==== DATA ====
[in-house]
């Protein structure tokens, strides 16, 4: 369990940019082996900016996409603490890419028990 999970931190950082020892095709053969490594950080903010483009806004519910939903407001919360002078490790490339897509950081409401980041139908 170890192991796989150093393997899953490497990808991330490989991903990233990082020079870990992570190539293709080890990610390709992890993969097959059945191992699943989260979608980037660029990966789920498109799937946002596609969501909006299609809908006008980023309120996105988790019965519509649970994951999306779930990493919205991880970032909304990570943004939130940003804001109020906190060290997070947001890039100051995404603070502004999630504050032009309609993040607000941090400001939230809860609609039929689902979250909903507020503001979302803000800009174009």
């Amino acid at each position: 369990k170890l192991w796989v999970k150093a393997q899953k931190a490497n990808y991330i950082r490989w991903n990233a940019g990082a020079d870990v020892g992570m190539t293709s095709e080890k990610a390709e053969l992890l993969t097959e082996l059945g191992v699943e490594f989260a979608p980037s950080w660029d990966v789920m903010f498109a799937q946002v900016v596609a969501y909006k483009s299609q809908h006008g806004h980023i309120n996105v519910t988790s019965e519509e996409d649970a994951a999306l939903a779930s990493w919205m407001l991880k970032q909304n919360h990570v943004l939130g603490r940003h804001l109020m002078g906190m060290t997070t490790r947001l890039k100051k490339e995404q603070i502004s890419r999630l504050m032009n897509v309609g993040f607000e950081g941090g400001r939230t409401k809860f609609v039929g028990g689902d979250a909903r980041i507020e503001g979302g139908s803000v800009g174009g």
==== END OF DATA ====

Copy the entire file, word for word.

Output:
[in-house]
């Protein structure tokens, strides 16, 4: 369990940019082996900016996409603490890419028990 999970931190950082020892095709053969490594950080903010483009806004519910939903407001919360002078490790490339897509950081409401980041139908 170890192991796989150093393997899953490497990808991330490989991903990233990082020079870990992570190539293709080890990610390709992890993969097959059945191992699943989260979608980037660029990966789920498109799937946002596609969501909006299609809908006008980023309120996105988790019965519509649970994951999306779930990493919205991880970032909304990570943004939130940003804001109020906190060290997070947001890039100051995404603070502004999630504050032009309609993040607000941090400001939230809860609609039929689902979250909903507020503001979302803000800009174009």
């Amino acid at each position: 369990k170890l192991w796989v999970k150093a393997q899953k931190a490497n990808y991330i950082r490989w991903n990233a940019g990082a020079d870990v020892g992570m190539t293709s095709e080890k990610a390709e053969l992890l993969t097959e082996l059945g191992v699943e490594f989260a979608p980037s950080w660029d990966v789920m903010f498109a799937q946002v900016v596609a969501y909006k483009s299609q809908h006008g806004h980023i309120n996105v519910t988790s019965e519509e996409d649970a994951a999306l939903a779930s990493w919205m407001l991880k970032q909304n919360h990570v943004l939130g603490r940003h804001l109020m002078g906190m060290t997070t490790r947001l890039k100051k490339e995404q603070i502004s890419r999630l504050m032009n897509v309609g993040f607000e950081g941090g400001r939230t409401k809860f609609v039929g028990g689902d979250a909903r980041i507020e503001g979302g139908s803000v800009g174009g």